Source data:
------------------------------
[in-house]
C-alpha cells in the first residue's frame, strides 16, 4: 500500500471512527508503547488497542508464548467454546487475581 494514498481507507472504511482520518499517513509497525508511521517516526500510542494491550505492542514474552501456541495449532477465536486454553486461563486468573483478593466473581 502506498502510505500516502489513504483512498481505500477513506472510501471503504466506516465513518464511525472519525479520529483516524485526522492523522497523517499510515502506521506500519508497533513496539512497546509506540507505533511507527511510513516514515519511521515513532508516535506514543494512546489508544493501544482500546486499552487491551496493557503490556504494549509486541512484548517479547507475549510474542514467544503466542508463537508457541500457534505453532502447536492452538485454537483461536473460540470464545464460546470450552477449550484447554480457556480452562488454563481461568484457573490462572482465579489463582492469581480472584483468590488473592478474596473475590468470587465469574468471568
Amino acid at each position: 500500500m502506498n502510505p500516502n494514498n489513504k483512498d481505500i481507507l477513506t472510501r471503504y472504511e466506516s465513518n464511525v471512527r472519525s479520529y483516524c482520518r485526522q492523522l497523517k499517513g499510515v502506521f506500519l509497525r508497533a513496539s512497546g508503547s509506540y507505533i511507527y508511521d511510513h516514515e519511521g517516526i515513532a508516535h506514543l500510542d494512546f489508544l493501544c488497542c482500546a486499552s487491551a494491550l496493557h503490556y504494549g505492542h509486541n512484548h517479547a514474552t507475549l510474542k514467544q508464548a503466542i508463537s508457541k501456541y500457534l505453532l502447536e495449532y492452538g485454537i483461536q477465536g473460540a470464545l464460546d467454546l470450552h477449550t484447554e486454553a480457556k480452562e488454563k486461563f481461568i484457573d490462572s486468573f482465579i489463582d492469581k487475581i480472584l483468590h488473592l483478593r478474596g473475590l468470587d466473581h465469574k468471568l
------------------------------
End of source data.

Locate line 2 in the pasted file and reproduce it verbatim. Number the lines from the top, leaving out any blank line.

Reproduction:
C-alpha cells in the first residue's frame, strides 16, 4: 500500500471512527508503547488497542508464548467454546487475581 494514498481507507472504511482520518499517513509497525508511521517516526500510542494491550505492542514474552501456541495449532477465536486454553486461563486468573483478593466473581 502506498502510505500516502489513504483512498481505500477513506472510501471503504466506516465513518464511525472519525479520529483516524485526522492523522497523517499510515502506521506500519508497533513496539512497546509506540507505533511507527511510513516514515519511521515513532508516535506514543494512546489508544493501544482500546486499552487491551496493557503490556504494549509486541512484548517479547507475549510474542514467544503466542508463537508457541500457534505453532502447536492452538485454537483461536473460540470464545464460546470450552477449550484447554480457556480452562488454563481461568484457573490462572482465579489463582492469581480472584483468590488473592478474596473475590468470587465469574468471568